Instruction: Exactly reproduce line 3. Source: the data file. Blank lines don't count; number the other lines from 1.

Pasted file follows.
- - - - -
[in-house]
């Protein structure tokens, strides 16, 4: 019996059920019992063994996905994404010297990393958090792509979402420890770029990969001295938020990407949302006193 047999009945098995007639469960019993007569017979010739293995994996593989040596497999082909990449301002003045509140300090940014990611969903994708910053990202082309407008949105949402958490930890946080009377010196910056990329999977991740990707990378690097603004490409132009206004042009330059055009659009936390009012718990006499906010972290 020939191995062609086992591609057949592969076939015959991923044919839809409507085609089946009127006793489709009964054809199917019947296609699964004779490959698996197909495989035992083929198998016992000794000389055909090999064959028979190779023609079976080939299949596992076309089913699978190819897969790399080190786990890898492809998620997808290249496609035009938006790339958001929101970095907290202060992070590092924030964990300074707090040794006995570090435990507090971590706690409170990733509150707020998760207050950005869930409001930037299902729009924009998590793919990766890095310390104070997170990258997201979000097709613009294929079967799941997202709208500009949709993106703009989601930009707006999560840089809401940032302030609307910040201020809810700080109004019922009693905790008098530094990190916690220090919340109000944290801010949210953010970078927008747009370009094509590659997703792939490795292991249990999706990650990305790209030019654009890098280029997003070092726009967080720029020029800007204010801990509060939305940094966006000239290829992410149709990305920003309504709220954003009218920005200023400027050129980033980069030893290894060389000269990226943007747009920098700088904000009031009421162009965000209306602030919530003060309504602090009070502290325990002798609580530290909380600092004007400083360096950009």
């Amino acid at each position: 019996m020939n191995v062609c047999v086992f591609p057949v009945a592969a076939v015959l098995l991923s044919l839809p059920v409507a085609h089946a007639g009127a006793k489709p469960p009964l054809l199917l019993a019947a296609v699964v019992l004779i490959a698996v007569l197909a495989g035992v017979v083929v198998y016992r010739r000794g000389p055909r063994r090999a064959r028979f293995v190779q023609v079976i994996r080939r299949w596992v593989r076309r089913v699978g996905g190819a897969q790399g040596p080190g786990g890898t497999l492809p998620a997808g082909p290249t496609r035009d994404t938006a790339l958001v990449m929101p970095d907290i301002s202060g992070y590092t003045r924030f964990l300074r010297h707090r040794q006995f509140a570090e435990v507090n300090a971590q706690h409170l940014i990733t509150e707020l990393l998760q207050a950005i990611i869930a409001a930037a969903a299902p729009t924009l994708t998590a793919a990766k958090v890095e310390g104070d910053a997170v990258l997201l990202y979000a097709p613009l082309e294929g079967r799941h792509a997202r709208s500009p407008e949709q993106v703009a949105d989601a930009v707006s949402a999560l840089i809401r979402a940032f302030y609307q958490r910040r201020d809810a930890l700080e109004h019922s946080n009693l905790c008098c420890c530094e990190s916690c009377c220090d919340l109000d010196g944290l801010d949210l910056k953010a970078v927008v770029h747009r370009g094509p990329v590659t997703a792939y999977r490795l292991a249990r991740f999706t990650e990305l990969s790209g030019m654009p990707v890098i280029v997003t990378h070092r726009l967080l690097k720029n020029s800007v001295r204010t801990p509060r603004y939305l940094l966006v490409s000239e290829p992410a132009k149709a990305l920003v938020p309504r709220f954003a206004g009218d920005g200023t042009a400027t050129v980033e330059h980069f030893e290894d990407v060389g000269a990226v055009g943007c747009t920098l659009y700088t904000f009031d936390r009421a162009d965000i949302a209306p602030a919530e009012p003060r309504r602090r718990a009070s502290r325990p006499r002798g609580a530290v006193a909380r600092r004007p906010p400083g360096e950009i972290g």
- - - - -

């Amino acid at each position: 019996m020939n191995v062609c047999v086992f591609p057949v009945a592969a076939v015959l098995l991923s044919l839809p059920v409507a085609h089946a007639g009127a006793k489709p469960p009964l054809l199917l019993a019947a296609v699964v019992l004779i490959a698996v007569l197909a495989g035992v017979v083929v198998y016992r010739r000794g000389p055909r063994r090999a064959r028979f293995v190779q023609v079976i994996r080939r299949w596992v593989r076309r089913v699978g996905g190819a897969q790399g040596p080190g786990g890898t497999l492809p998620a997808g082909p290249t496609r035009d994404t938006a790339l958001v990449m929101p970095d907290i301002s202060g992070y590092t003045r924030f964990l300074r010297h707090r040794q006995f509140a570090e435990v507090n300090a971590q706690h409170l940014i990733t509150e707020l990393l998760q207050a950005i990611i869930a409001a930037a969903a299902p729009t924009l994708t998590a793919a990766k958090v890095e310390g104070d910053a997170v990258l997201l990202y979000a097709p613009l082309e294929g079967r799941h792509a997202r709208s500009p407008e949709q993106v703009a949105d989601a930009v707006s949402a999560l840089i809401r979402a940032f302030y609307q958490r910040r201020d809810a930890l700080e109004h019922s946080n009693l905790c008098c420890c530094e990190s916690c009377c220090d919340l109000d010196g944290l801010d949210l910056k953010a970078v927008v770029h747009r370009g094509p990329v590659t997703a792939y999977r490795l292991a249990r991740f999706t990650e990305l990969s790209g030019m654009p990707v890098i280029v997003t990378h070092r726009l967080l690097k720029n020029s800007v001295r204010t801990p509060r603004y939305l940094l966006v490409s000239e290829p992410a132009k149709a990305l920003v938020p309504r709220f954003a206004g009218d920005g200023t042009a400027t050129v980033e330059h980069f030893e290894d990407v060389g000269a990226v055009g943007c747009t920098l659009y700088t904000f009031d936390r009421a162009d965000i949302a209306p602030a919530e009012p003060r309504r602090r718990a009070s502290r325990p006499r002798g609580a530290v006193a909380r600092r004007p906010p400083g360096e950009i972290g």